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Data from: Awareness of residents about kala-azar and its related practices in two endemic areas of Bangladesh

Citation

Saleh, Farzana; Khan, Md. Fazlarabbi; Kabir, Md. Rowshan (2019), Data from: Awareness of residents about kala-azar and its related practices in two endemic areas of Bangladesh, Dryad, Dataset, https://doi.org/10.5061/dryad.jn17r86

Abstract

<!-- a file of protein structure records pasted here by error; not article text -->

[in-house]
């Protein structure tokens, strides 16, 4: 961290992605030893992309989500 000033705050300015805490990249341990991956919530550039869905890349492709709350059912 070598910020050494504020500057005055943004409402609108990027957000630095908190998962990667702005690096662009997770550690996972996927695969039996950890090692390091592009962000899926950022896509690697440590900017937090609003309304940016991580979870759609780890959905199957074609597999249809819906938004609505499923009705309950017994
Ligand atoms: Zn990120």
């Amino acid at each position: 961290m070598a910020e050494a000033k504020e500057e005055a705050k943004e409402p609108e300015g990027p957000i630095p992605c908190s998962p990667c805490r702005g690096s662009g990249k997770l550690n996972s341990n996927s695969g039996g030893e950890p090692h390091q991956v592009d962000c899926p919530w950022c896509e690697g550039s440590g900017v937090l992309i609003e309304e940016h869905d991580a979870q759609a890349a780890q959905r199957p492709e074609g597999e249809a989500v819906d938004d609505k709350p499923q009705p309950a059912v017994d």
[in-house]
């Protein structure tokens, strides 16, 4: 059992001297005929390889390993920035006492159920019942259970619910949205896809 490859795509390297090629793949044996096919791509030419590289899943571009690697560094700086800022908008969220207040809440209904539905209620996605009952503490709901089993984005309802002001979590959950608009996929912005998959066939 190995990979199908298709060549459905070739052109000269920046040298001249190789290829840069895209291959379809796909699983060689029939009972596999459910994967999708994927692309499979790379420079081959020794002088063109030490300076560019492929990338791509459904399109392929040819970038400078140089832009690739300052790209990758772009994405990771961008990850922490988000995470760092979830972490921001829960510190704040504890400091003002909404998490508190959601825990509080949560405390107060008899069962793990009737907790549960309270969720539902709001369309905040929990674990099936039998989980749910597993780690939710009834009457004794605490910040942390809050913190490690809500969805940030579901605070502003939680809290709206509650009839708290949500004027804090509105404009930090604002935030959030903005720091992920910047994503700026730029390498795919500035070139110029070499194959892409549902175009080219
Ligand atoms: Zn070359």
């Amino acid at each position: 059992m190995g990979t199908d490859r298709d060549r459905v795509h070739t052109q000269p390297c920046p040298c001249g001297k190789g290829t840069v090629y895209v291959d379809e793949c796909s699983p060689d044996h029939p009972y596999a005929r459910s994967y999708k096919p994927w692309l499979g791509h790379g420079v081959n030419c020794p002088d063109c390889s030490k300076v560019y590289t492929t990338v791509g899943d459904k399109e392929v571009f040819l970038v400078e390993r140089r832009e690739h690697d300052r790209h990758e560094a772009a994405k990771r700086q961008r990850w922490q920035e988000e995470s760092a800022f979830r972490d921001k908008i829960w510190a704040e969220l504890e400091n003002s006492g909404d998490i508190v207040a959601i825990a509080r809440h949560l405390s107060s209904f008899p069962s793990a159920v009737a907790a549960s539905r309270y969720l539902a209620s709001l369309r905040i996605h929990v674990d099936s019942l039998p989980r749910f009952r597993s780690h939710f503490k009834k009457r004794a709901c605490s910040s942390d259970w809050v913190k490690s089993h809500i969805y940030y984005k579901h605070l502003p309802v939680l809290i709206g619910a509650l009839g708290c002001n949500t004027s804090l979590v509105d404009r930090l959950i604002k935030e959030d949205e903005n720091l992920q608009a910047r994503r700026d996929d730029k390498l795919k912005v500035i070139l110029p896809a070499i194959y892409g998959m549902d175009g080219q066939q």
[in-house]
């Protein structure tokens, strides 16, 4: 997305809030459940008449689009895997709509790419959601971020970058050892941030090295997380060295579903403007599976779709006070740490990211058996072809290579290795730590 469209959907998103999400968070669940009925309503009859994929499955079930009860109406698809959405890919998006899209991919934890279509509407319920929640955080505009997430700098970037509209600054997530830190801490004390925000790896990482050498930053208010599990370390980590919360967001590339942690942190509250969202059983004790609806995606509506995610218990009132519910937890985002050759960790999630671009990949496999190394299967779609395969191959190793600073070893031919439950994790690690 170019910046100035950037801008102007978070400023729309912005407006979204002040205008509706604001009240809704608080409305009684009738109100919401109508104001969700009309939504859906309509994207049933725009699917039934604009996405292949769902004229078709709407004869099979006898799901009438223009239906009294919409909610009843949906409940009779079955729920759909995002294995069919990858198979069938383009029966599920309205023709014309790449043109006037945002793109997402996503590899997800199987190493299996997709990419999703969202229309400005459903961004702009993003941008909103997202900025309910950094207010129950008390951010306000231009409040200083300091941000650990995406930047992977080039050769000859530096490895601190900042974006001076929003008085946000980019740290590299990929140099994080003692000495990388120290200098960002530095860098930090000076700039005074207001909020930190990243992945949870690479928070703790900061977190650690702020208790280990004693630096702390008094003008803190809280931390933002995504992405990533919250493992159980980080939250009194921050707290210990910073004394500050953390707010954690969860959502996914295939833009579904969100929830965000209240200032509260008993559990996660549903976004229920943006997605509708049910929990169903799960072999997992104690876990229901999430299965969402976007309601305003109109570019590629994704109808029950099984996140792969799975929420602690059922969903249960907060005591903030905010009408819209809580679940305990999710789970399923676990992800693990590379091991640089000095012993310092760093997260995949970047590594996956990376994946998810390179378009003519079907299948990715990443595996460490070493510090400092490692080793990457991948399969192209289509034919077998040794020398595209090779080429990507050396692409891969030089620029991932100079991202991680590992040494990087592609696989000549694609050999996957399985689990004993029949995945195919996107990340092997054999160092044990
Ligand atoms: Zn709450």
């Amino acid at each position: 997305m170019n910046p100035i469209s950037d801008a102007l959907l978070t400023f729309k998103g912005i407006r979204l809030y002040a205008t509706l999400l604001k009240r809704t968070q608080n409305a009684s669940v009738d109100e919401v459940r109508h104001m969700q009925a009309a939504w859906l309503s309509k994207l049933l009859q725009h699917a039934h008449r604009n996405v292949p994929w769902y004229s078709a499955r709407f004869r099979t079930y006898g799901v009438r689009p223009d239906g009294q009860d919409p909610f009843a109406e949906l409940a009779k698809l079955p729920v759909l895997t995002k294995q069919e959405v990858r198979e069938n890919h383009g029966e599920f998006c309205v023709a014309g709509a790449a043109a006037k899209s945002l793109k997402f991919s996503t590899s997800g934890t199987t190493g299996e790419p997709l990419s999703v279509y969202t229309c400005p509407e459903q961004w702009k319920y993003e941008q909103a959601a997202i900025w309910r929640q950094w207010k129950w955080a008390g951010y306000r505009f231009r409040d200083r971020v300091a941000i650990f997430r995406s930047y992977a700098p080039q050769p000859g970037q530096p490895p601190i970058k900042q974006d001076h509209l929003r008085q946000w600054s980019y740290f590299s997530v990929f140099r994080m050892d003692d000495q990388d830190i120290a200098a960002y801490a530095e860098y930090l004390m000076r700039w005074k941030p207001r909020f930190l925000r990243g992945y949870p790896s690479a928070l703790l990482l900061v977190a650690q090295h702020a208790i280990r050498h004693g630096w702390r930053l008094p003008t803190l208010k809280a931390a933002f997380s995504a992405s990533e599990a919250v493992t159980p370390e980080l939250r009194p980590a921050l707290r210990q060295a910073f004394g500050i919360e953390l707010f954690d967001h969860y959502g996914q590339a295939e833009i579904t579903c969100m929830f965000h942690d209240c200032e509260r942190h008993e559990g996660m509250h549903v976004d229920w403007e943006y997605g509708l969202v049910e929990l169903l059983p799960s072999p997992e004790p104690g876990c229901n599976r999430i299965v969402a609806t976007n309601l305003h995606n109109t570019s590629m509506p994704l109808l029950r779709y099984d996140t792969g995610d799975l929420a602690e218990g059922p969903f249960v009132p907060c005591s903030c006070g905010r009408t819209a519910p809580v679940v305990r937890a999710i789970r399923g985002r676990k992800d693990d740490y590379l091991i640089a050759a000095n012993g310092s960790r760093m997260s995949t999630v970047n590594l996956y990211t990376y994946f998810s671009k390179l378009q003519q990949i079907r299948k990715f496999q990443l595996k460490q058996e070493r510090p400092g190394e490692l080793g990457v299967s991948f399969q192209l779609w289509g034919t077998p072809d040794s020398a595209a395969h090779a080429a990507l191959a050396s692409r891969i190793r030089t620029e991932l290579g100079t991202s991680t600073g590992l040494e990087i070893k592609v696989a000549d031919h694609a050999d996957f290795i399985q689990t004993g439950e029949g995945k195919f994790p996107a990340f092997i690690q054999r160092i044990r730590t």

Kala-azar, a worldwide disease, is caused by the parasitic protozoan species of genus Leishmania and transmitted by species of sandflies. Awareness of the population about the disease is essential to run a successful control-strategies program. This cross-sectional study was conducted to assess the awareness of residents about it and related practices in two highly-endemic areas of Bangladesh. In total, 511 household respondents were selected conveniently from two unions (Kushmail and Kanihari) under two sub-districts (Trishal and Fulbaria) of Mymensingh district. Interviewer-administered questionnaires were used for assessing the awareness of the respondents about kala-azar and their practices. Knowledge scores were categorized as poor (mean +1SD). Statistical tests were considered significant at p value of ≤5% (≤0.05). Chi-squared and Student’s t-tests were performed for statistical analysis. The mean knowledge score of the respondents of Kanihari union regarding kala-azar was significantly higher than that of the respondents of Kushmail union (mean ±SD, 4.30 ±0.86 versus 4.12 ±0.75, p=0.002). Of the respondents, 11% and 20% had good (>5.04), 77% and 72% had average (3.43-5.04), 12% and 8% had poor (<3.43) (GAP) knowledge on kala-azar in Kushmail union and Kanihari union respectively. However, the mean knowledge score of the respondents of Kanihari union relating sandfly was significantly lower compared to that of the respondents of Kushmail union (mean ±SD, 2.49 ±0.79 versus 2.65 ±0.85, p=0.03). Of them, 22% and 19% had good (>3.39), 67% and 64% had average (3.39-1.75), and 11% and 17% had poor (<1.75) knowledge on sandfly in Kushmail union and Kanihari union respectively. More than 70% of the respondents from Kushmail and Kanihari mentioned only injection as the preferred treatment of kala-azar. Eighty-seven percent and 88% of the respondents in the two unions had chosen upazilla health complex for the treatment of their kala-azar. About 50% of the respondents in Kushmail and Kanihari liked to use coil or mat as a preventive measure to avoid sandfly bites. The findings of this study indicate the importance of awareness and related practices of the community people in two endemic areas that will help implement the kala-azar-elimination program successfully in Bangladesh.

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